Tension is brewing in Orange Democratic Movement (ODM) after party chair Raila Odinga convened a meeting on Tuesday after a section of party members defied the party’s stand on the 8% VAT on fuel.
The move is said to have disgruntled Odinga with Siaya Senator James Orengo’s name popping up during the meeting due to his firm stand against the bill despite the Former Prime Minister urging members to support it.
According to a source privy to the party, Mr. Orengo rallied MPs to reject the President’s memorandum on the basis that it would not only affect ordinary Kenyans but manufacturers as well, the Standard reports.
The source added that Orengo had threatened to move to court to challenge new finance Bill.
“The buck will stop with Parliament and not the President. I appeal to the National Assembly to reject the reservations by the President in total. I want to remind ourselves that Parliament does not represent the Executive and neither is it an extension of the Executive,” said Orengo as quoted from the standard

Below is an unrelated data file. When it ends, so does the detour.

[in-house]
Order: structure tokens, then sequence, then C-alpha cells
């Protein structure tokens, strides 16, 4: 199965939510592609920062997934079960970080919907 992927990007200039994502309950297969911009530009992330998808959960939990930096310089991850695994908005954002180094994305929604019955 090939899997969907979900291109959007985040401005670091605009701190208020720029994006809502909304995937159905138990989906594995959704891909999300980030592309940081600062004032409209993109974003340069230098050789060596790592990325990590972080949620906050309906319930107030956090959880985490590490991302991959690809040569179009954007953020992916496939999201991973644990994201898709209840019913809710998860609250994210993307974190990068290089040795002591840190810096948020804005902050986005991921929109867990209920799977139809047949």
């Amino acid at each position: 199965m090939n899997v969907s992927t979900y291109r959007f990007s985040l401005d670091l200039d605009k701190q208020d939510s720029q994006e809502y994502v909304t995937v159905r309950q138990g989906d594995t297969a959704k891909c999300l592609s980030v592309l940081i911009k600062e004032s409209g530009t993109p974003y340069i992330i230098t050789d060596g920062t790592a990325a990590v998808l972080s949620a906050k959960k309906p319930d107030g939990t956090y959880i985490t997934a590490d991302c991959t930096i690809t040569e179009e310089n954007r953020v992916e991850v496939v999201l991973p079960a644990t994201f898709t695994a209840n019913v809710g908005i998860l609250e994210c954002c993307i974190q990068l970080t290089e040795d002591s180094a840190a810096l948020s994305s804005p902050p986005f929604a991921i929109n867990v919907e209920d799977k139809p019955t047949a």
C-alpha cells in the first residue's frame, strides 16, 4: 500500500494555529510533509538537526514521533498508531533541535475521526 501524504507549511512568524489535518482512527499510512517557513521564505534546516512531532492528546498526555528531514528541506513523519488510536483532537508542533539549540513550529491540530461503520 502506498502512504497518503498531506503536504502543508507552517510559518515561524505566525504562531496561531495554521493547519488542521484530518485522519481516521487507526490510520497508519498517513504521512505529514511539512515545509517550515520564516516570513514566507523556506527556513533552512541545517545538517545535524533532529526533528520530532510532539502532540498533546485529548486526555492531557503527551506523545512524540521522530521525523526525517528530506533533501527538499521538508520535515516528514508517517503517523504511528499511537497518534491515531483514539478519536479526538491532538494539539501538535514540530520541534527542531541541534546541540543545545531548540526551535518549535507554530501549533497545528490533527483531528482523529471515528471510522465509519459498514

During the meeting on Tuesday, Siaya Senator denied the claims and said that he was not aware of the decision to crack the whip on those who defied the party’s position on the Finance Bill passed last week.
“I’m a member of the central committee and I’m not aware of that,” Orengo affirmed.
ODM’s leadership is said to have expressed concern over the growing discontent and rebellion painted by a good number of members that has been exhibited since last week on Friday after passage of new finance Bill which was spearheaded by National Assembly Minority Leader John Mbadi.
Raila Odinga’s son on Tuesday last week, publicly opposed NASA’s decision to support President Uhuru Kenyatta’s proposal concerning the 8 percent VAT on petroleum products.
Raila Odinga Jr took to social media to reject the declaration by NASA leaders stating that they support the proposal made by Mr Kenyatta.
“Unfortunately as a Kenyan citizen, I am unconvinced by the statement put out by NASA on the VAT on Fuel, non of the conditions they’ve put up are measurable and even if they were they are nowhere near closing the deficit on the debt,” he said.